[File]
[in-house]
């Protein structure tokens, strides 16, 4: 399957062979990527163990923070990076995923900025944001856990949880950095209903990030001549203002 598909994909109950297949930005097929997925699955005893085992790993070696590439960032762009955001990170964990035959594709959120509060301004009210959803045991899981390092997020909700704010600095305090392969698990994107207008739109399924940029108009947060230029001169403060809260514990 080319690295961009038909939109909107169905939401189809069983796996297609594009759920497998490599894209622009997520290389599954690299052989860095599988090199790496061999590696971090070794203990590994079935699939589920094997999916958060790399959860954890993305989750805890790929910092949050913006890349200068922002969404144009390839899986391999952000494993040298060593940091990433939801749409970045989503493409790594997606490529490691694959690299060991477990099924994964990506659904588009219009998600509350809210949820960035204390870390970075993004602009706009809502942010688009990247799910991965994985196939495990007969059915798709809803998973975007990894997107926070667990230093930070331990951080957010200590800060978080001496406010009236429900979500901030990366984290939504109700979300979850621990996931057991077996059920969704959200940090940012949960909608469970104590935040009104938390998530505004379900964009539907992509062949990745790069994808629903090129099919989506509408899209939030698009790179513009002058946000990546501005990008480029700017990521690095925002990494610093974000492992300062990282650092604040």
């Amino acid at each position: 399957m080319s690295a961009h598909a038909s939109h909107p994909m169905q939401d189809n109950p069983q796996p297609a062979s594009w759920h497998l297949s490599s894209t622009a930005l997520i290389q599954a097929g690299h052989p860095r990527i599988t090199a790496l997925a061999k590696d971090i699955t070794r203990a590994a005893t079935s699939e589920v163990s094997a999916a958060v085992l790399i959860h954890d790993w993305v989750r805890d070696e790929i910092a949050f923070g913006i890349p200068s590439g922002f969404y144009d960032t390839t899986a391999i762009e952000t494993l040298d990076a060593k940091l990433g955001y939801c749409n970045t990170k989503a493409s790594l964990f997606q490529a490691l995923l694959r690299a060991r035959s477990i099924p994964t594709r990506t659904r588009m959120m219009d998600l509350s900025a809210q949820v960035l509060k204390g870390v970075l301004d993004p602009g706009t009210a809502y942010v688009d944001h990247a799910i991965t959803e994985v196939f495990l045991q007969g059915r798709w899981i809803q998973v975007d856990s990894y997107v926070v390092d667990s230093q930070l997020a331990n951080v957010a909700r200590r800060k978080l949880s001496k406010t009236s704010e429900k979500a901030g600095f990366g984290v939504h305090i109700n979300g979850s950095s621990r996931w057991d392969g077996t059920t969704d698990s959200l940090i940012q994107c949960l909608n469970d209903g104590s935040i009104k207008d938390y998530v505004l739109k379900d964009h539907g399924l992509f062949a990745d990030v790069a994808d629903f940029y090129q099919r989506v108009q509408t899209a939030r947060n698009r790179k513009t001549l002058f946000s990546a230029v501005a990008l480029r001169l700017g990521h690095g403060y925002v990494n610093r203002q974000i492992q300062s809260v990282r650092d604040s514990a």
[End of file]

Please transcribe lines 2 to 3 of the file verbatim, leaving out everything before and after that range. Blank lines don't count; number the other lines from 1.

């Protein structure tokens, strides 16, 4: 399957062979990527163990923070990076995923900025944001856990949880950095209903990030001549203002 598909994909109950297949930005097929997925699955005893085992790993070696590439960032762009955001990170964990035959594709959120509060301004009210959803045991899981390092997020909700704010600095305090392969698990994107207008739109399924940029108009947060230029001169403060809260514990 080319690295961009038909939109909107169905939401189809069983796996297609594009759920497998490599894209622009997520290389599954690299052989860095599988090199790496061999590696971090070794203990590994079935699939589920094997999916958060790399959860954890993305989750805890790929910092949050913006890349200068922002969404144009390839899986391999952000494993040298060593940091990433939801749409970045989503493409790594997606490529490691694959690299060991477990099924994964990506659904588009219009998600509350809210949820960035204390870390970075993004602009706009809502942010688009990247799910991965994985196939495990007969059915798709809803998973975007990894997107926070667990230093930070331990951080957010200590800060978080001496406010009236429900979500901030990366984290939504109700979300979850621990996931057991077996059920969704959200940090940012949960909608469970104590935040009104938390998530505004379900964009539907992509062949990745790069994808629903090129099919989506509408899209939030698009790179513009002058946000990546501005990008480029700017990521690095925002990494610093974000492992300062990282650092604040």
């Amino acid at each position: 399957m080319s690295a961009h598909a038909s939109h909107p994909m169905q939401d189809n109950p069983q796996p297609a062979s594009w759920h497998l297949s490599s894209t622009a930005l997520i290389q599954a097929g690299h052989p860095r990527i599988t090199a790496l997925a061999k590696d971090i699955t070794r203990a590994a005893t079935s699939e589920v163990s094997a999916a958060v085992l790399i959860h954890d790993w993305v989750r805890d070696e790929i910092a949050f923070g913006i890349p200068s590439g922002f969404y144009d960032t390839t899986a391999i762009e952000t494993l040298d990076a060593k940091l990433g955001y939801c749409n970045t990170k989503a493409s790594l964990f997606q490529a490691l995923l694959r690299a060991r035959s477990i099924p994964t594709r990506t659904r588009m959120m219009d998600l509350s900025a809210q949820v960035l509060k204390g870390v970075l301004d993004p602009g706009t009210a809502y942010v688009d944001h990247a799910i991965t959803e994985v196939f495990l045991q007969g059915r798709w899981i809803q998973v975007d856990s990894y997107v926070v390092d667990s230093q930070l997020a331990n951080v957010a909700r200590r800060k978080l949880s001496k406010t009236s704010e429900k979500a901030g600095f990366g984290v939504h305090i109700n979300g979850s950095s621990r996931w057991d392969g077996t059920t969704d698990s959200l940090i940012q994107c949960l909608n469970d209903g104590s935040i009104k207008d938390y998530v505004l739109k379900d964009h539907g399924l992509f062949a990745d990030v790069a994808d629903f940029y090129q099919r989506v108009q509408t899209a939030r947060n698009r790179k513009t001549l002058f946000s990546a230029v501005a990008l480029r001169l700017g990521h690095g403060y925002v990494n610093r203002q974000i492992q300062s809260v990282r650092d604040s514990a």